When we did turn on the light, it was time. The change felt right. But I wasn't ready to lose that connection with my husband. Sure, I wanted to blog. But we played Mancala instead, skipping the tie-breaker game, cuz Rowan woke up. That means Rowan slept for a couple of hours straight, which is very good for him! (It's really time for us to do something about his sleeping. I just don't know what we'll be able to handle, but that's another story.)

This post really doesn't have much of a point. Except to say how slow or fast things move. And that all this stuff happens whether we watch it or not. Ready or not.

love yourself.

Just a little reminder from me to me and from me to you-

{love yourself by danita art}
-and do it in color...

all over the map.

Have you ever noticed how nearly all suffering begins with a thought? And that thought can probably be distilled to wishing you were somewhere other than where you are. I'm not just talking physical space. Wanting to escape even a moment can generate buckets of ooey-gooey scab-crusted angst.

I have to get going on this road stretching out ahead of me, family in tow. It's just I see at least 10 roads snaking into the distance, and I cannot decide which one to take. You see, I'm not all that good at making decisions; I never have been. S says I'm wild like a lion.

{by lithiumpicnic :: via rara avis}
But when I'm wearing my editor's mane, I do make decisions. I choose which word follows what word I choose and dischoose punctuation while I wonder what happened to unedited beauty. I choose Rowan's clothes and my own, I choose our food and the bedtime ritual. When we walk, I choose whether to stroll the smaller back streets or stalk across the big street. But I don't like waiting for the red hand to evolve to a green walking man. And I'm surprisingly paranoid about jaywalking across even residential streets while I'm wearing Rowan.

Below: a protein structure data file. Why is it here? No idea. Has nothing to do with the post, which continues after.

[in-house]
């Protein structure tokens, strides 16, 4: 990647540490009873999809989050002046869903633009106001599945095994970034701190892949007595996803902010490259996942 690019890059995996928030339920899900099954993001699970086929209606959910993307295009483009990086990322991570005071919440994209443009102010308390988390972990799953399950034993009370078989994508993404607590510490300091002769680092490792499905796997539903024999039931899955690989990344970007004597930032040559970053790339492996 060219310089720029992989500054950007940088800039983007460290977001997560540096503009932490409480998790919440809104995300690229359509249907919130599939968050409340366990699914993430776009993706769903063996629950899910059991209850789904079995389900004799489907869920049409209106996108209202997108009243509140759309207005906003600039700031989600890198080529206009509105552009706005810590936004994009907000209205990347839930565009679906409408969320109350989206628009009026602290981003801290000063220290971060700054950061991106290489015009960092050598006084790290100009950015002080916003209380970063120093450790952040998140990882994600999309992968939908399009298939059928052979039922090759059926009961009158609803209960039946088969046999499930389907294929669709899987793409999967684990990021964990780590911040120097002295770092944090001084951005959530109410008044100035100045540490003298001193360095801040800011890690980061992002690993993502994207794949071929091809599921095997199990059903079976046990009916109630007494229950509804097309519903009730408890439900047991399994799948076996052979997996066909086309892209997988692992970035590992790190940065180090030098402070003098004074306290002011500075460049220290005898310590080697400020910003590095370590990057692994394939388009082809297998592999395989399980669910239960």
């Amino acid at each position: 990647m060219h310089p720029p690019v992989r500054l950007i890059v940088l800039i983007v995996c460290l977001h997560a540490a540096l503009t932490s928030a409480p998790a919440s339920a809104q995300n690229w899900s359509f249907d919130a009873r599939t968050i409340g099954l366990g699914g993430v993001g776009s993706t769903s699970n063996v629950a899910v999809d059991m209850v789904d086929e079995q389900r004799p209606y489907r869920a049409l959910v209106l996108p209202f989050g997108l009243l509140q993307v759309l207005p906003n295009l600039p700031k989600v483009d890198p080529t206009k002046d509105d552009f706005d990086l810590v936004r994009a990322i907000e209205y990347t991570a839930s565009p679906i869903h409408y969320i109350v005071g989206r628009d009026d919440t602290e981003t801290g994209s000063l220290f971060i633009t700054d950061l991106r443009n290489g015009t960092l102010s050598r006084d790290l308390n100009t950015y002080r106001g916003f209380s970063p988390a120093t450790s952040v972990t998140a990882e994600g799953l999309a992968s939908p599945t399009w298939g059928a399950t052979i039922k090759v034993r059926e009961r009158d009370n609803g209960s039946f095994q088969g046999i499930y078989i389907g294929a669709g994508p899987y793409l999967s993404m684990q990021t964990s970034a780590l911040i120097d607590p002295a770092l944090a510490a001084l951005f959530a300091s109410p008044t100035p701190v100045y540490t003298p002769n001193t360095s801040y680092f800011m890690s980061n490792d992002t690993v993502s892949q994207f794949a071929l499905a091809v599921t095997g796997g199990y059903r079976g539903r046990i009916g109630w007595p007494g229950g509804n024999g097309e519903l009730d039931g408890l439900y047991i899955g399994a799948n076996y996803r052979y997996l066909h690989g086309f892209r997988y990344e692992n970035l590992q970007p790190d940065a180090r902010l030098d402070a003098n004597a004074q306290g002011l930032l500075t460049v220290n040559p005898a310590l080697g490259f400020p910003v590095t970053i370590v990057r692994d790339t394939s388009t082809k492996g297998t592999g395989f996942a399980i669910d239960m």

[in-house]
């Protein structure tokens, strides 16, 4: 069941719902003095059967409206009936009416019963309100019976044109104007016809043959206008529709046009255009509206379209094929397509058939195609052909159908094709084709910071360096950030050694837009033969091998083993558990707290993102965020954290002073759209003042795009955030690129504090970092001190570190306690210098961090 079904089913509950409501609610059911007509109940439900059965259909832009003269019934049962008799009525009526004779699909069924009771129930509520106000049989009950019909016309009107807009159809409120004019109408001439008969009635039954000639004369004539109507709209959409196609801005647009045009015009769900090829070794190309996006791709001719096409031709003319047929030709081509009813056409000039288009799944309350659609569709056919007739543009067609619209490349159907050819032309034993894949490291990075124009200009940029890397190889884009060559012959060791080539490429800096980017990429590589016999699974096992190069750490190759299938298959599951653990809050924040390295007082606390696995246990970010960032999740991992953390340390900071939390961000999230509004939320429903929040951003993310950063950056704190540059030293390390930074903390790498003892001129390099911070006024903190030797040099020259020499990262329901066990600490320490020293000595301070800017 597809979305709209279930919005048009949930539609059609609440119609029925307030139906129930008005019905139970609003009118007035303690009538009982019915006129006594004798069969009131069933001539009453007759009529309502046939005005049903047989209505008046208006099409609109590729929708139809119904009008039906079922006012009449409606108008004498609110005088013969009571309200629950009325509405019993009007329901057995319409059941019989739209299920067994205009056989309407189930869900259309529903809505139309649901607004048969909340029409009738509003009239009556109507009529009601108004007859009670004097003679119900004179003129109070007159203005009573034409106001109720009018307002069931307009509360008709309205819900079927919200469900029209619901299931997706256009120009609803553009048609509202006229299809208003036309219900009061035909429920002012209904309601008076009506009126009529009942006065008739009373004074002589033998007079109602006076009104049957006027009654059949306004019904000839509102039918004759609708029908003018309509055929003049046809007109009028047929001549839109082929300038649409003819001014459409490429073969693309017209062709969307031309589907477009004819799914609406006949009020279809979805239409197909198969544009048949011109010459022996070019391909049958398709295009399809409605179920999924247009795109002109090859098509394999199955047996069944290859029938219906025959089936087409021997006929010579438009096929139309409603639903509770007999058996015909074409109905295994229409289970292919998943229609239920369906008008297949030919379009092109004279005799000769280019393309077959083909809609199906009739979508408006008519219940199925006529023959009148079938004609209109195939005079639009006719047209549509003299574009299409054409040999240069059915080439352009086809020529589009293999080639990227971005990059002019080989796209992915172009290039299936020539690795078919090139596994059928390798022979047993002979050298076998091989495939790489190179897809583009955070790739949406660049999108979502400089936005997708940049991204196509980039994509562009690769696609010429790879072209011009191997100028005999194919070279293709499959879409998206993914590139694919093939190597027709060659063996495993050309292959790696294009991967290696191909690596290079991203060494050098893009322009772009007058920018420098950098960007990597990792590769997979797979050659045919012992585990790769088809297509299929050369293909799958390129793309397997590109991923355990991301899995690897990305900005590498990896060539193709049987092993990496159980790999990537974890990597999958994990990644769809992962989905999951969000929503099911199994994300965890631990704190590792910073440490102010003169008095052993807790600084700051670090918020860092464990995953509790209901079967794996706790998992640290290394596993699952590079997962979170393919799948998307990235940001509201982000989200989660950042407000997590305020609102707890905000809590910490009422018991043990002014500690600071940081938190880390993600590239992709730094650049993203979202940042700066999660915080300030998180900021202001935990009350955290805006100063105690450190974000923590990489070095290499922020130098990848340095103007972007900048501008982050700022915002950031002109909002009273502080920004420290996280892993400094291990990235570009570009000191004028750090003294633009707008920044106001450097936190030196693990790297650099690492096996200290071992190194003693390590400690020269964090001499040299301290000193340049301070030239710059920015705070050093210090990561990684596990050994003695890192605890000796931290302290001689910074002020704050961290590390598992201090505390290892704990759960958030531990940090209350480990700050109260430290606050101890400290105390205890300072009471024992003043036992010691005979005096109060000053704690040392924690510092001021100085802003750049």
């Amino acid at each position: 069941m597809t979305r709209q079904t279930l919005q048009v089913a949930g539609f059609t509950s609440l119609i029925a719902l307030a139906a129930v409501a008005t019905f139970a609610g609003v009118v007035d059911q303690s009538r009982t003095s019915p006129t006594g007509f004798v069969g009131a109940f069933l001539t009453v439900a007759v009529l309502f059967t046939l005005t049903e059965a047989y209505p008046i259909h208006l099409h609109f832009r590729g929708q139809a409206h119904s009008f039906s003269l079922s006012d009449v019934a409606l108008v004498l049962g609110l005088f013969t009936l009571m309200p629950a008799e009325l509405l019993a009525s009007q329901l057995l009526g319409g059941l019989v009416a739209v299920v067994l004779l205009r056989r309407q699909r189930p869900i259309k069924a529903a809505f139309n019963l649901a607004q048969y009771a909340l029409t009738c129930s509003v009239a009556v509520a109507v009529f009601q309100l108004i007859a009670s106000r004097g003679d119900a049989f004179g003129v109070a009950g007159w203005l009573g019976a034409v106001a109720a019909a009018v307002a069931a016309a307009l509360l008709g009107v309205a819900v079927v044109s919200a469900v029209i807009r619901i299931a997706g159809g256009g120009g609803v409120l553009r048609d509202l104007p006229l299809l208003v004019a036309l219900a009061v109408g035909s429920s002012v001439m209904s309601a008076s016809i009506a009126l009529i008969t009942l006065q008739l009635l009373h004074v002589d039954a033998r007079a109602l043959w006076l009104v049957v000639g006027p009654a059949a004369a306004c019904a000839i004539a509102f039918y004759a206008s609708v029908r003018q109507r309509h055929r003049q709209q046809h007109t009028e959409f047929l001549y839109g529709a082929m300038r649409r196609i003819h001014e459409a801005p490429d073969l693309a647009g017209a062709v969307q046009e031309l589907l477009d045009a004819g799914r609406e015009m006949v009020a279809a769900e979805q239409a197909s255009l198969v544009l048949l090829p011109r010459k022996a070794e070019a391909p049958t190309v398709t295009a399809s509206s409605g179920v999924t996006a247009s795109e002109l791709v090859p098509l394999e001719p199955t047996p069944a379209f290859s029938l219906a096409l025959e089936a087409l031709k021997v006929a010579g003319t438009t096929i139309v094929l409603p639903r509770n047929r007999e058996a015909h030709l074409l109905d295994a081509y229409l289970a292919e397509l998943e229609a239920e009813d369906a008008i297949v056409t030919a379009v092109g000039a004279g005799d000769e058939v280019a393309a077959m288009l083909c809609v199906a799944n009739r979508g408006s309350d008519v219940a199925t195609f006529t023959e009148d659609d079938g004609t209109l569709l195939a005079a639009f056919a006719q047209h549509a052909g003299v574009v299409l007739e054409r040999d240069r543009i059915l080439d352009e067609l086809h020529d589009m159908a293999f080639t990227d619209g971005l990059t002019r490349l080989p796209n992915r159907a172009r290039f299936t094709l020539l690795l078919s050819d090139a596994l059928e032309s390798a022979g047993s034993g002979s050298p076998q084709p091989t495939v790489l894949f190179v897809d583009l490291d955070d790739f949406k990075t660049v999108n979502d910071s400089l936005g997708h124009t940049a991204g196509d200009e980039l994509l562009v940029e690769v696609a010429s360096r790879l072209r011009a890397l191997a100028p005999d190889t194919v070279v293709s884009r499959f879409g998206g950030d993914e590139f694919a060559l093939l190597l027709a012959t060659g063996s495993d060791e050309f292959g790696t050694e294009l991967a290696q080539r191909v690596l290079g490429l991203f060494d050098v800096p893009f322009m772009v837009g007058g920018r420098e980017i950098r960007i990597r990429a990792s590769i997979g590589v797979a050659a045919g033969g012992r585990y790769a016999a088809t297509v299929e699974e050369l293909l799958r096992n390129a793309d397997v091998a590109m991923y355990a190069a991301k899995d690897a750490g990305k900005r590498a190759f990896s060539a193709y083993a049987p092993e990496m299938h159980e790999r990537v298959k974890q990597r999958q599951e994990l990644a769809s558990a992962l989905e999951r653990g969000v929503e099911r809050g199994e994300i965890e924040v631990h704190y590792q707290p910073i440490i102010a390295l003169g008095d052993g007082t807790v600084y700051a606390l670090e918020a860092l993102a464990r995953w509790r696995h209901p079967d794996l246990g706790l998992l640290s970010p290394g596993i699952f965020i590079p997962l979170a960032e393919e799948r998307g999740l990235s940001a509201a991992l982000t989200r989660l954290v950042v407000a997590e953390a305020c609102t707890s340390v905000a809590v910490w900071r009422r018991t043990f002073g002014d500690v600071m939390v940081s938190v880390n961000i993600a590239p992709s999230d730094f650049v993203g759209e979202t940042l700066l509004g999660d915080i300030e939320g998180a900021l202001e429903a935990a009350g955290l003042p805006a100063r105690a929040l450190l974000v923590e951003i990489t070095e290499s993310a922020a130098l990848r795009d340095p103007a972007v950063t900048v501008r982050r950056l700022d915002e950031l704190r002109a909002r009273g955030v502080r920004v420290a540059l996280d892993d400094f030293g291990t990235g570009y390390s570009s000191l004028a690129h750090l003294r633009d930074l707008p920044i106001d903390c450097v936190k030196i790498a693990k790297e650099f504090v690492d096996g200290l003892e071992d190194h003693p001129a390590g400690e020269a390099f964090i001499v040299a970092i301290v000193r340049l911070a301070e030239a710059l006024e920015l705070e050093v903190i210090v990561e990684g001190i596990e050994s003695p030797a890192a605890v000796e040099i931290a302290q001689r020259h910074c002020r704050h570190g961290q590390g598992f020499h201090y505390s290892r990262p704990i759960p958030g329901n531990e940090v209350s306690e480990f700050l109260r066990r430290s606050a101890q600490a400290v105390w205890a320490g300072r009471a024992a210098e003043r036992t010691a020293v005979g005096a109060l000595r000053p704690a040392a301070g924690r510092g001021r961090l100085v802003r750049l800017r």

When S' visa for the States was approved, we went to one of our favorite cafes in Santiago to eat lunch decide what we should do. We wrote a list of pros and cons called: Should we stay or should we go? Have the baby in Patagonia or have him in the States? I wanted an unmedicated natural birth not in the hospital. Chile's astronomical cesarean rate scared me. Plus we were just done being in Patagonia for lots of reasons I won't go into here. We were seeking sincerity. The "should we go" side was longer.

So here we are. Our lease is up in a month, and we'll be off. To some place with a higher walkability score. Antwerp? Neither one of us has a permanent job yet. Rowan's home is where we are, so we could go anywhere. In the last month, I've looked into real estate throughout California, apartments in Alameda, teaching opportunities abroad, returning to Patagonia to be a cheese-making maiden, scholarships to go back to school--again. (I already spent nine years getting a terminal MFA.) My scope is to the moon.

{wish i was there purse :: rosie's armoire}
I'm not sure if it has anything to do with motherhood, but I feel stuck. Aside from not being this sedentary (maybe) ever, the pull I feel to move in so many different directions makes it impossible to take the first step. Meanwhile, I'm trying to at least try to be practical. Our little Aquarius born to Gemini and Sagittarius parents, is already lacking in the grounded/Earth department.

So, it's the great clutter of 2011. And the only way out is in. (Not that I ever get out anyway.)

May you be present.

six. months. old.

Rowan is six months old! This happened a few days ago. Today I think he actually swallowed some of those sweet potatoes that I've been attempting to spoon into his mouth. He's starting to look like less of a baby and more like a little boy. It's hard to believe that this is all true.

What's your true thing today?